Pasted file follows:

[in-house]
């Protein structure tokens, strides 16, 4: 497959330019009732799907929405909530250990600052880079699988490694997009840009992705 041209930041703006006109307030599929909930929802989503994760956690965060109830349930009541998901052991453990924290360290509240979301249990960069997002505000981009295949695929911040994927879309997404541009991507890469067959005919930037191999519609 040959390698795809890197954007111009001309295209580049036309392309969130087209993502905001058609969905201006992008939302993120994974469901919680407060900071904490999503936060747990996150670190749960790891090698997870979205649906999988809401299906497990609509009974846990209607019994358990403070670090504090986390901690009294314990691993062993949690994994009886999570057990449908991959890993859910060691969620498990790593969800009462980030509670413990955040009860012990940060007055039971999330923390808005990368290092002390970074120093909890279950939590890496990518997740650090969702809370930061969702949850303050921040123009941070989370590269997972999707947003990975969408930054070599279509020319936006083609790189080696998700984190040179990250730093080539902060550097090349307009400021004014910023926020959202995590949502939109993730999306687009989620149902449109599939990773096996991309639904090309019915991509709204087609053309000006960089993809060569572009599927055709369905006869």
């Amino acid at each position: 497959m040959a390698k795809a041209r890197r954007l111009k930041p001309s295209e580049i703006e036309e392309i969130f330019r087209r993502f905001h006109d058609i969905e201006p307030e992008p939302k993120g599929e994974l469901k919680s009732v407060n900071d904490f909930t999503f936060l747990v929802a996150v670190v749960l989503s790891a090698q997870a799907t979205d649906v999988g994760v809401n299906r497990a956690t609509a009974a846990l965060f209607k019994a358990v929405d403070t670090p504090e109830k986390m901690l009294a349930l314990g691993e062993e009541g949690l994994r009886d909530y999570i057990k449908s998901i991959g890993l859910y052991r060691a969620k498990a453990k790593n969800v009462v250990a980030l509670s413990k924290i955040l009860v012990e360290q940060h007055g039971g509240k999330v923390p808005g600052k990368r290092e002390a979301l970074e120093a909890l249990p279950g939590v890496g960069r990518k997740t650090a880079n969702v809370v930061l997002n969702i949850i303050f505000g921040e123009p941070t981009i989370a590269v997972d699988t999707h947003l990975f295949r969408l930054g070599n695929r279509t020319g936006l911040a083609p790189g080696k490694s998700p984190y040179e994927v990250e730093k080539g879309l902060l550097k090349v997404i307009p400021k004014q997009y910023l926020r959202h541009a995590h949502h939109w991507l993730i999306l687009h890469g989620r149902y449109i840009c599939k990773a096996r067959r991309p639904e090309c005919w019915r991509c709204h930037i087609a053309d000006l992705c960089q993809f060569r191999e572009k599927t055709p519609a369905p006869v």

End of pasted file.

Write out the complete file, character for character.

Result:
[in-house]
């Protein structure tokens, strides 16, 4: 497959330019009732799907929405909530250990600052880079699988490694997009840009992705 041209930041703006006109307030599929909930929802989503994760956690965060109830349930009541998901052991453990924290360290509240979301249990960069997002505000981009295949695929911040994927879309997404541009991507890469067959005919930037191999519609 040959390698795809890197954007111009001309295209580049036309392309969130087209993502905001058609969905201006992008939302993120994974469901919680407060900071904490999503936060747990996150670190749960790891090698997870979205649906999988809401299906497990609509009974846990209607019994358990403070670090504090986390901690009294314990691993062993949690994994009886999570057990449908991959890993859910060691969620498990790593969800009462980030509670413990955040009860012990940060007055039971999330923390808005990368290092002390970074120093909890279950939590890496990518997740650090969702809370930061969702949850303050921040123009941070989370590269997972999707947003990975969408930054070599279509020319936006083609790189080696998700984190040179990250730093080539902060550097090349307009400021004014910023926020959202995590949502939109993730999306687009989620149902449109599939990773096996991309639904090309019915991509709204087609053309000006960089993809060569572009599927055709369905006869």
């Amino acid at each position: 497959m040959a390698k795809a041209r890197r954007l111009k930041p001309s295209e580049i703006e036309e392309i969130f330019r087209r993502f905001h006109d058609i969905e201006p307030e992008p939302k993120g599929e994974l469901k919680s009732v407060n900071d904490f909930t999503f936060l747990v929802a996150v670190v749960l989503s790891a090698q997870a799907t979205d649906v999988g994760v809401n299906r497990a956690t609509a009974a846990l965060f209607k019994a358990v929405d403070t670090p504090e109830k986390m901690l009294a349930l314990g691993e062993e009541g949690l994994r009886d909530y999570i057990k449908s998901i991959g890993l859910y052991r060691a969620k498990a453990k790593n969800v009462v250990a980030l509670s413990k924290i955040l009860v012990e360290q940060h007055g039971g509240k999330v923390p808005g600052k990368r290092e002390a979301l970074e120093a909890l249990p279950g939590v890496g960069r990518k997740t650090a880079n969702v809370v930061l997002n969702i949850i303050f505000g921040e123009p941070t981009i989370a590269v997972d699988t999707h947003l990975f295949r969408l930054g070599n695929r279509t020319g936006l911040a083609p790189g080696k490694s998700p984190y040179e994927v990250e730093k080539g879309l902060l550097k090349v997404i307009p400021k004014q997009y910023l926020r959202h541009a995590h949502h939109w991507l993730i999306l687009h890469g989620r149902y449109i840009c599939k990773a096996r067959r991309p639904e090309c005919w019915r991509c709204h930037i087609a053309d000006l992705c960089q993809f060569r191999e572009k599927t055709p519609a369905p006869v």